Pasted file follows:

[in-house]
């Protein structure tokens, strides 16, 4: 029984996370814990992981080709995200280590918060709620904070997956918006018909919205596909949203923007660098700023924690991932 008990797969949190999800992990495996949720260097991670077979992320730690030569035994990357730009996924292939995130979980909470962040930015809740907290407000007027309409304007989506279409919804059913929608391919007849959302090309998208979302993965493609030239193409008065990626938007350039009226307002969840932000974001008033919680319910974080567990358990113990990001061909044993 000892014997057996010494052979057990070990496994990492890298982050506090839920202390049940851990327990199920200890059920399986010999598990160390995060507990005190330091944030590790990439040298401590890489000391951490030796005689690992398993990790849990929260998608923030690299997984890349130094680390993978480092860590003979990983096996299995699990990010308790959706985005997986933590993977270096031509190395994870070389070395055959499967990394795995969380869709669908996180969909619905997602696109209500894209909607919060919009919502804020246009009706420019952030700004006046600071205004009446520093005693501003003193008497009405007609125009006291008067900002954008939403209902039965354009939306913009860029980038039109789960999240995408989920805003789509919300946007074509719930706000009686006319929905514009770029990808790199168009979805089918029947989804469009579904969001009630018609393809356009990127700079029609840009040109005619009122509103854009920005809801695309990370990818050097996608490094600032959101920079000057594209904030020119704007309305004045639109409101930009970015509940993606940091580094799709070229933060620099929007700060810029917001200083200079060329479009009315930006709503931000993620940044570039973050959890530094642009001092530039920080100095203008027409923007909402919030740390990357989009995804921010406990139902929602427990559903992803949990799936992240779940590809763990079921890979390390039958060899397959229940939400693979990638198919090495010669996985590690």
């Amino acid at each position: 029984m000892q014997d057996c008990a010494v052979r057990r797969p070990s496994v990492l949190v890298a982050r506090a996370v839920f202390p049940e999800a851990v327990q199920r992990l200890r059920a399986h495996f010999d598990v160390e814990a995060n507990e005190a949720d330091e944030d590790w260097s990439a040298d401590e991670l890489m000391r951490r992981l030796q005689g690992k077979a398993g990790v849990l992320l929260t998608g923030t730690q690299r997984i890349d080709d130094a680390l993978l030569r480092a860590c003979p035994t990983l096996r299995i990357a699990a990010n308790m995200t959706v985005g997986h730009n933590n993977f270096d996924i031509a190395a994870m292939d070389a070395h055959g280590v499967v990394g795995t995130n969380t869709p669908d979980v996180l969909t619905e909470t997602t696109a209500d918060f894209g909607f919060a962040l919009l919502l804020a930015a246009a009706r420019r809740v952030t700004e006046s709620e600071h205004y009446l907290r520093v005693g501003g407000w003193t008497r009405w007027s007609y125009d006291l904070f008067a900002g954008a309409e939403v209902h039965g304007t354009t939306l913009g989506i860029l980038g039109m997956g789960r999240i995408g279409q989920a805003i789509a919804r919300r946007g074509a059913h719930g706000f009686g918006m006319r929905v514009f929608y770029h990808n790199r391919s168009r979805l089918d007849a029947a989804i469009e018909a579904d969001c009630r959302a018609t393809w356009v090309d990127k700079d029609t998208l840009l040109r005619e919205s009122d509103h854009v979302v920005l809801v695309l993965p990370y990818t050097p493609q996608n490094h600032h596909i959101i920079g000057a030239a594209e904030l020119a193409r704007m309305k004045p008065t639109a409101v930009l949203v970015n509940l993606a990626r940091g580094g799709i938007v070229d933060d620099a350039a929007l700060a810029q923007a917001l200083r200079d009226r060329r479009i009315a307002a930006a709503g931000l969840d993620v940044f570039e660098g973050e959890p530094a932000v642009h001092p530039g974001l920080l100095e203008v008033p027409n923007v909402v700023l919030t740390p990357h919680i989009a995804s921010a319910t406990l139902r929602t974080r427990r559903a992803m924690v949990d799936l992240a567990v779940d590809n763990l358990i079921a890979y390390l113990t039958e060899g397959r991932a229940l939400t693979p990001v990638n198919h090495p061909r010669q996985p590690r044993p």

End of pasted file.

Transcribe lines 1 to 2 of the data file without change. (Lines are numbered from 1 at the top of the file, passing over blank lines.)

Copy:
[in-house]
């Protein structure tokens, strides 16, 4: 029984996370814990992981080709995200280590918060709620904070997956918006018909919205596909949203923007660098700023924690991932 008990797969949190999800992990495996949720260097991670077979992320730690030569035994990357730009996924292939995130979980909470962040930015809740907290407000007027309409304007989506279409919804059913929608391919007849959302090309998208979302993965493609030239193409008065990626938007350039009226307002969840932000974001008033919680319910974080567990358990113990990001061909044993 000892014997057996010494052979057990070990496994990492890298982050506090839920202390049940851990327990199920200890059920399986010999598990160390995060507990005190330091944030590790990439040298401590890489000391951490030796005689690992398993990790849990929260998608923030690299997984890349130094680390993978480092860590003979990983096996299995699990990010308790959706985005997986933590993977270096031509190395994870070389070395055959499967990394795995969380869709669908996180969909619905997602696109209500894209909607919060919009919502804020246009009706420019952030700004006046600071205004009446520093005693501003003193008497009405007609125009006291008067900002954008939403209902039965354009939306913009860029980038039109789960999240995408989920805003789509919300946007074509719930706000009686006319929905514009770029990808790199168009979805089918029947989804469009579904969001009630018609393809356009990127700079029609840009040109005619009122509103854009920005809801695309990370990818050097996608490094600032959101920079000057594209904030020119704007309305004045639109409101930009970015509940993606940091580094799709070229933060620099929007700060810029917001200083200079060329479009009315930006709503931000993620940044570039973050959890530094642009001092530039920080100095203008027409923007909402919030740390990357989009995804921010406990139902929602427990559903992803949990799936992240779940590809763990079921890979390390039958060899397959229940939400693979990638198919090495010669996985590690």